Spotted Wing Drosophila is a major pest of small fruits. Ohio State University Extension has been doing some research on alternative controls including exclusion netting. If you are interested in exclusion netting for this purpose they have some great information at including a video ( describing more of how this can work in your production system. Check out these great resources and thanks to our colleagues in Ohio for sharing this research!

Nathan Johanning (618-687-1727;

Less Seriously...

Here are lots of Christmas themed jokes to share with the young ones (and young at heart).

What happens to elves when they behave naughty? Santa gives them the sack.

What kind of music do elves listen to? Wrap.

What is a snowmans favorite breakfast? Ice Crispies.

Why didn't the skeleton go to the Christmas party? He had no-body to go with.

Who hides in the bakery at Christmas? A Mince Spy!

What says 'Oh Oh Oh'? Santa walking backwards!

What do you call a greedy elf? Elfish.

What do zombies eat with their Christmas dinner? Grave-y.

Who delivers presents to baby sharks at Christmas? Santa Jaws!

What did one snowman say to the other snowman? Can you smell carrot?

Whats the best Christmas Present? A broken drum - you can't beat it.

Which of Santa's reindeer has bad manners? Rude-alph!

Why did Santa put a clock in his sleigh? He wanted to see time fly!

What does Santa suffer from if he gets stuck in a chimney? Claustrophobia!

Why does Santa have three gardens? So he can ho, ho, ho.

What do you get if you combine Santa and a duck? A Christmas Quacker!

What do snowmen eat for lunch? Iceburgers!

Why are Christmas trees so bad at sewing? They always drop their needles!

What happened to the thief who stole a Christmas Advent Calendar? He got 25 days!

What is a skunks favorite Christmas song? Jingle smells!

What is Santa's dogs name? Santa Paws!

What falls at the North Pole but never gets hurt? Snow.

What never eats at Christmas dinner? The turkey – it’s stuffed.

Where does Santa stay when he is on holiday? At a Ho-ho-ho-tel.

What do you call Frosty the Snowman in May? A puddle!

Did you know that Rudolph the Reindeer never went to school? He was elf taught.

What did Adam say the day before Christmas? It's Christmas, Eve!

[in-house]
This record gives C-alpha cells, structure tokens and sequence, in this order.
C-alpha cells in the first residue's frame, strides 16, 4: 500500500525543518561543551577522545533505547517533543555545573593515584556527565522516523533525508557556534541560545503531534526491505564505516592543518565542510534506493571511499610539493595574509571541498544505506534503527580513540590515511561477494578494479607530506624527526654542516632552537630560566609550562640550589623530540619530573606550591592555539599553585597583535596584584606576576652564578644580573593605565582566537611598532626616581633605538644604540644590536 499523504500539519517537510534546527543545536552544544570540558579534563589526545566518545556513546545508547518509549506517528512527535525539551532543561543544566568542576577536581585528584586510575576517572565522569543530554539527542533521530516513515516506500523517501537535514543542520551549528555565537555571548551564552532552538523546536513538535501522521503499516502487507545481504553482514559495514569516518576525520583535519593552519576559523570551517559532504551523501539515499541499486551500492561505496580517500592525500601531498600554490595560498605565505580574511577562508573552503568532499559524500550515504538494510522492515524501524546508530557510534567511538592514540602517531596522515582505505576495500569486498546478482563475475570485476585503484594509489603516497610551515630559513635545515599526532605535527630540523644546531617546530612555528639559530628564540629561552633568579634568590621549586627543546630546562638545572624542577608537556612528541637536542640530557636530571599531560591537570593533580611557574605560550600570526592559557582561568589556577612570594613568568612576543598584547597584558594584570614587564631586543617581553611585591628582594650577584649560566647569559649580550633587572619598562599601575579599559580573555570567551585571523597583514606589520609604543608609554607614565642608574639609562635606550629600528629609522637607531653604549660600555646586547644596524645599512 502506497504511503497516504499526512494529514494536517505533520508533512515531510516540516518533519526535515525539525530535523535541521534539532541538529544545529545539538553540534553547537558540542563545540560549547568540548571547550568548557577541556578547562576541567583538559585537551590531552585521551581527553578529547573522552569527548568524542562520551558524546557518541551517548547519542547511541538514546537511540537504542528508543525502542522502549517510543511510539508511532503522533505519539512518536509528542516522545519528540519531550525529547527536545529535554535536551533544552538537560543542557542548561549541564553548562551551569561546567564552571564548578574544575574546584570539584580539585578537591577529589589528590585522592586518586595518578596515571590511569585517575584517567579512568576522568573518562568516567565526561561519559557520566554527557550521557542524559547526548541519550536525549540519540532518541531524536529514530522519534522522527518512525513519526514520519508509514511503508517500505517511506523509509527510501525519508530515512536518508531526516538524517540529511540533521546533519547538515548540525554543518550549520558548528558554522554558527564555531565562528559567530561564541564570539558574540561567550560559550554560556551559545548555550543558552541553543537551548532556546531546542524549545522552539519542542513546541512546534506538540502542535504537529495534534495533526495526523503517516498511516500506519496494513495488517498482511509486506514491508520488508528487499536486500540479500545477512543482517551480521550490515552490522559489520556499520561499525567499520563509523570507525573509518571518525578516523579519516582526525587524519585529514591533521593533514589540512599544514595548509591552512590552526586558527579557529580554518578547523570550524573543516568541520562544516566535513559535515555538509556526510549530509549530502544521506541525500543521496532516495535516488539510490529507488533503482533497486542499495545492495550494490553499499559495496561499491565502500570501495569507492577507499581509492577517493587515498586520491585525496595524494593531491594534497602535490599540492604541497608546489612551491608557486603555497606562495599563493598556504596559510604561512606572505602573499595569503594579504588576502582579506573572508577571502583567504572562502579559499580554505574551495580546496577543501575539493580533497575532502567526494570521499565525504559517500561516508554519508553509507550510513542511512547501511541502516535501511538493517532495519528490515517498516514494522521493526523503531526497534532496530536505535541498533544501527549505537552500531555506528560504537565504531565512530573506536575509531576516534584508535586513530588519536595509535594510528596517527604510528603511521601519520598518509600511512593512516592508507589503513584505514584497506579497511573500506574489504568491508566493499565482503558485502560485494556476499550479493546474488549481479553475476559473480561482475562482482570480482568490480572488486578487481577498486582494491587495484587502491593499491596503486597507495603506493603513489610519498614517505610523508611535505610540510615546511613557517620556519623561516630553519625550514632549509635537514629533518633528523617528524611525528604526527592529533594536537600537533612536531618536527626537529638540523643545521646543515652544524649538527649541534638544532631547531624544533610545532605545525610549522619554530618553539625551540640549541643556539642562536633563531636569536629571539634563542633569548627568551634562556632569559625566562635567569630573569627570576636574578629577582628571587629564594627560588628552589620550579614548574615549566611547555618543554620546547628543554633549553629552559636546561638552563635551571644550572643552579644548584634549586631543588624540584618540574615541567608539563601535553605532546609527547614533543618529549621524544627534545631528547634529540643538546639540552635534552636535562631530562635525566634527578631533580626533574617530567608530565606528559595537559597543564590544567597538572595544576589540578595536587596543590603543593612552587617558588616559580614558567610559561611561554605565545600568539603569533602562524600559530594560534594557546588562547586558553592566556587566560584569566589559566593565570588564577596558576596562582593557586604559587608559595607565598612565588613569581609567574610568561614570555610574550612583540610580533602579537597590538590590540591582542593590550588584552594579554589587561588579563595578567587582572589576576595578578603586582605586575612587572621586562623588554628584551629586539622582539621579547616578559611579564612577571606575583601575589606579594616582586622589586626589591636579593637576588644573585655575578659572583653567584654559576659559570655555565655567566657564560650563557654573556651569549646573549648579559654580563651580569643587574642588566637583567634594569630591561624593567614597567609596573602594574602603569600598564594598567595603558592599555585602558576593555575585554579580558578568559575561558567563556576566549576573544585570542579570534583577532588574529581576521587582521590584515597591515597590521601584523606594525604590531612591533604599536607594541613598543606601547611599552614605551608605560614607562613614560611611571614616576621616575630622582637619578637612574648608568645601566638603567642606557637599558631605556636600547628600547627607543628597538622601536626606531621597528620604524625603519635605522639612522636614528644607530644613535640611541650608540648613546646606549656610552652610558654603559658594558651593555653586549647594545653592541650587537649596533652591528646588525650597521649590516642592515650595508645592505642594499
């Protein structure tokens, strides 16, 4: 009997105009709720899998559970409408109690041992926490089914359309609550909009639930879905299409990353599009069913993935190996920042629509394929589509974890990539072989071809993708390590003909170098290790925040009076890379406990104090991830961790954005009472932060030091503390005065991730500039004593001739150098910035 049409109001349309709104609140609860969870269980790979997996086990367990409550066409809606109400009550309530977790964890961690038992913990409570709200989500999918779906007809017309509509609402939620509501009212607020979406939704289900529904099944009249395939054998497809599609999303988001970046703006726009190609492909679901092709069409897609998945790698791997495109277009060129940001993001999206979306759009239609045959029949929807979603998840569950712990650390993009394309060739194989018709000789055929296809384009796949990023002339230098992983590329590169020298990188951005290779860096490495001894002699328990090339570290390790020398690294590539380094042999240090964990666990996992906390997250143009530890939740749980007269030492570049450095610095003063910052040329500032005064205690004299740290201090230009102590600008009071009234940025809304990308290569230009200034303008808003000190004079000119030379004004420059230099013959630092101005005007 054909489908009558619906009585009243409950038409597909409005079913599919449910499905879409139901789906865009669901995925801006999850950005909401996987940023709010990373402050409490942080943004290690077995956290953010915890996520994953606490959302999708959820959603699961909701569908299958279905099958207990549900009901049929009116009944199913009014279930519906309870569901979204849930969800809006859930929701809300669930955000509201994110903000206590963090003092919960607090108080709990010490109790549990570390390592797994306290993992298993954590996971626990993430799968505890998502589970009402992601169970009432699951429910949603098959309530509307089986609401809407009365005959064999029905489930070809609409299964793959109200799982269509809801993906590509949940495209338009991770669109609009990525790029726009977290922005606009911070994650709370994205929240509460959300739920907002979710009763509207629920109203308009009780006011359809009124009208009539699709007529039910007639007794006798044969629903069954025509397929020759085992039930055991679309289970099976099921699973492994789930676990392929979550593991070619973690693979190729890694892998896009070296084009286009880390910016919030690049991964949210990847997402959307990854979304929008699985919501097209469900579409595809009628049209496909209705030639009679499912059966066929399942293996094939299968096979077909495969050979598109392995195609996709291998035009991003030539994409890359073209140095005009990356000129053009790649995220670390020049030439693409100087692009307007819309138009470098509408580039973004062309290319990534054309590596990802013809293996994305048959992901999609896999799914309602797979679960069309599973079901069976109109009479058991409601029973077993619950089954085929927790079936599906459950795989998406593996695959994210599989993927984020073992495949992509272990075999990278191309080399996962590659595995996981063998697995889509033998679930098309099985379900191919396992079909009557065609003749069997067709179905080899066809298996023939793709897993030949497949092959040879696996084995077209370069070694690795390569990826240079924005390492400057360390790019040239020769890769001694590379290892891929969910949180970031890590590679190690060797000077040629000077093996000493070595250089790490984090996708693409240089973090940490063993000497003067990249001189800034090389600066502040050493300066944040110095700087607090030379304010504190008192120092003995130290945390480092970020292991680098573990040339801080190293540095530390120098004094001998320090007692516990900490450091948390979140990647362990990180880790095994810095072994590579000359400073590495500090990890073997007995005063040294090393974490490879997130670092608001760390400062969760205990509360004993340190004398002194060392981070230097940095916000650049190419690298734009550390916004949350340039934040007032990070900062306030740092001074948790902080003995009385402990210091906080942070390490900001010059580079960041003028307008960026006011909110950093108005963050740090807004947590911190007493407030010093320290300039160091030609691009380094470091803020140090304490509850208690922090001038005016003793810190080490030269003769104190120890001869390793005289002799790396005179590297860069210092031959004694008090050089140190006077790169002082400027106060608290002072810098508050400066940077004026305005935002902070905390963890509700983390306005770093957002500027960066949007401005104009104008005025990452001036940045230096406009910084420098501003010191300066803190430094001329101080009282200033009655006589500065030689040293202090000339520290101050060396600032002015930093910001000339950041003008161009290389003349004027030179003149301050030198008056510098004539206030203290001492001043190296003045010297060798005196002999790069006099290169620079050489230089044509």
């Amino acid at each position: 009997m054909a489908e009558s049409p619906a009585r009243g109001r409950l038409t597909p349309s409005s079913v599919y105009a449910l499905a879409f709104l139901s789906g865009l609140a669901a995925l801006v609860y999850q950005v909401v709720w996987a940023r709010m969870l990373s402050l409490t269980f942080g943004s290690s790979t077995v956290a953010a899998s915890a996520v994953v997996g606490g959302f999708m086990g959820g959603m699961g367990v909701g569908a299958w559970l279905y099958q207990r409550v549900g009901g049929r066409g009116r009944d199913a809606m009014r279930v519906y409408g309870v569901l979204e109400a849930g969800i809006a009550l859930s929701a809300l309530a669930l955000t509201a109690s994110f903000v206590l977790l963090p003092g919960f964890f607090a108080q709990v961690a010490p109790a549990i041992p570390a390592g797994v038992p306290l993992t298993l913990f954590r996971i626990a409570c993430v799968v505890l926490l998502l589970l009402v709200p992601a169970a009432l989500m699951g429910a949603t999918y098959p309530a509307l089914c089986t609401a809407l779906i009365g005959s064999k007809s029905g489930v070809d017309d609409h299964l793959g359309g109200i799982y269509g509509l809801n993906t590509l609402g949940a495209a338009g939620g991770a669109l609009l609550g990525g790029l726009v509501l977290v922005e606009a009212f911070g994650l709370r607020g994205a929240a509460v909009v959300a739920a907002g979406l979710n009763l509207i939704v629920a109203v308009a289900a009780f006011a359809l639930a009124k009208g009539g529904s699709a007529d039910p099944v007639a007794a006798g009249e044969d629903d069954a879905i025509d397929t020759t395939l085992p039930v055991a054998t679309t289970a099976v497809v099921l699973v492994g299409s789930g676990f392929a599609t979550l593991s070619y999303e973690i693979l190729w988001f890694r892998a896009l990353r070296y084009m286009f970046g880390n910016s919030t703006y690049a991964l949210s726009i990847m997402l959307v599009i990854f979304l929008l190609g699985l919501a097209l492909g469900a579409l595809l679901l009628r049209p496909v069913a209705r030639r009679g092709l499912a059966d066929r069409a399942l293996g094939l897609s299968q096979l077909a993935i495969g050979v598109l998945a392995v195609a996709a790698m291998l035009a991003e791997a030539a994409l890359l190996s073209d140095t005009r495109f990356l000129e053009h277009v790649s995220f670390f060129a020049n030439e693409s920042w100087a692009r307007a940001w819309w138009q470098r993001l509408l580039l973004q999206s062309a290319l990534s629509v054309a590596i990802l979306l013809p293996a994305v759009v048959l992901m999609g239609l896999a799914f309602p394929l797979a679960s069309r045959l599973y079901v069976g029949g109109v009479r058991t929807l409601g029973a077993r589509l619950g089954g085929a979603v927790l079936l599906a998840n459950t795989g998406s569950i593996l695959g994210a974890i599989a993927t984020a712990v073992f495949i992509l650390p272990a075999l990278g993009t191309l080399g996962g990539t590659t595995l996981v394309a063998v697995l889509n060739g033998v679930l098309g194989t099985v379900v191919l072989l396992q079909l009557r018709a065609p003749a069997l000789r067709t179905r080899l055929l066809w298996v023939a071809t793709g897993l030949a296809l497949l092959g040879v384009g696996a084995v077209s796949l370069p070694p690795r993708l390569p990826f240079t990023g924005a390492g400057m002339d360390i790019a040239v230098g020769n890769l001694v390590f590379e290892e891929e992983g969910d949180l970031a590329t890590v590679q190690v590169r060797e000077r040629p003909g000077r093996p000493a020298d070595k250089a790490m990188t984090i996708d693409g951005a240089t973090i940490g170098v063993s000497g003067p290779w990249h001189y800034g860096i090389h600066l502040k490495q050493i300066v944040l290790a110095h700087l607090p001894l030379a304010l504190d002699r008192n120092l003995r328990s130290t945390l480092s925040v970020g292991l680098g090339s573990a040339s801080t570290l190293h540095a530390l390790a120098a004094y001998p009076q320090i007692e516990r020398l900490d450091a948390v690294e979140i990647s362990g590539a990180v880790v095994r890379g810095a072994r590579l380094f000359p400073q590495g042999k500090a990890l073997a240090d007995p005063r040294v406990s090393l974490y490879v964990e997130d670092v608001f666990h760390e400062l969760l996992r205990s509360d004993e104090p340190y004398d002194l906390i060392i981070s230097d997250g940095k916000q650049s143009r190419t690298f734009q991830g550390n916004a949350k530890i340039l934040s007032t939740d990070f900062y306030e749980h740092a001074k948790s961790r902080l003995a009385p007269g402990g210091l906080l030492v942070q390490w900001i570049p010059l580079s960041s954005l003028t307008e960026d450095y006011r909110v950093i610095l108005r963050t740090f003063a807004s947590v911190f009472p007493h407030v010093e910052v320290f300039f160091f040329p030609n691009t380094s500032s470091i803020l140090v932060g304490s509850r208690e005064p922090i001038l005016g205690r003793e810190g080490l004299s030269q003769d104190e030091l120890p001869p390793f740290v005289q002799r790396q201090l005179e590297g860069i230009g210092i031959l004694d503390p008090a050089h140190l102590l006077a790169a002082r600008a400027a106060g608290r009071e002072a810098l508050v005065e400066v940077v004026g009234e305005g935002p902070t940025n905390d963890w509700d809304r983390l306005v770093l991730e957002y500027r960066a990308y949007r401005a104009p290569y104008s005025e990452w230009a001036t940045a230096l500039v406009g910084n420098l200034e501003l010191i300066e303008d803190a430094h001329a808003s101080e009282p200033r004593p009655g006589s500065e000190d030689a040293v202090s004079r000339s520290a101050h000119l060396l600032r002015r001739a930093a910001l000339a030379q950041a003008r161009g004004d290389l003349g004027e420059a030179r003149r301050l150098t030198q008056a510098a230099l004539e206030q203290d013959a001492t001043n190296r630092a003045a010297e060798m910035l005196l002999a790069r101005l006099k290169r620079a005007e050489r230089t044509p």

What do snowmen usually wear on their heads? Ice caps!

Where do you find chilli beans? At the north pole!

What is a librarians favorite Christmas song? Silent Night

What do you call a frozen elf hanging from the ceiling? An elfcicle!

What kind of motorcycle does Santa ride? Holly Davidson.

Why does Santa go down the chimney on Christmas Eve? Because it 'soots' him!

How do you know Santa is good at karate? He has a black belt!

What do you call an old snowman? Water.

What do Santa's little helpers learn at school? The elf-abet.

How much did Santa pay for his sleigh? Nothing - it was on the house!

What does Santa say at the start of a race? Ready, set, Ho! Ho! Ho!

Where do snowmen keep money? In a snow bank.

What type of cars do elves drive? Toy-otas.

Why does everybody like Frosty the Snowman? Because he is so cool!

What do you call a cat on Christmas Eve? Sandy Claws.

University of Illinois Extension Specialists in Fruit and Vegetable Production & Pest Management

Extension Educators – Local Food Systems and Small Farms

Bronwyn Aly, Gallatin, Hamilton, Hardin, Pope, Saline, and White counties


Bill Davison, Livingston, McLean, and Woodford counties


Laurie George, Bond, Clinton, Jefferson, Marion, & Washington counties


Zachary Grant, Cook County


Doug Gucker, DeWitt, Macon, and Piatt counties


Nathan Johanning, Franklin, Jackson, Perry, Randolph, & Williamson counties


Grant McCarty, Jo Daviess, Stephenson, and Winnebago counties


David Shiley, Coles, Cumberland, Douglas, Moultrie and Shelby counties


James Theuri, Grundy, Kankakee, and Will counties


Extension Educators – Horticulture

Chris Enroth, Henderson, Knox, McDonough, and Warren counties


Richard Hentschel, DuPage, Kane, and Kendall counties


Andrew Holsinger, Christian, Jersey, Macoupin, & Montgomery counties


Extension Educators - Commercial Agriculture

Elizabeth Wahle, Fruit & Vegetable Production


Campus-based  Extension Specialists

Mohammad Babadoost, Plant Pathology


Mosbah Kushad, Fruit & Vegetable Production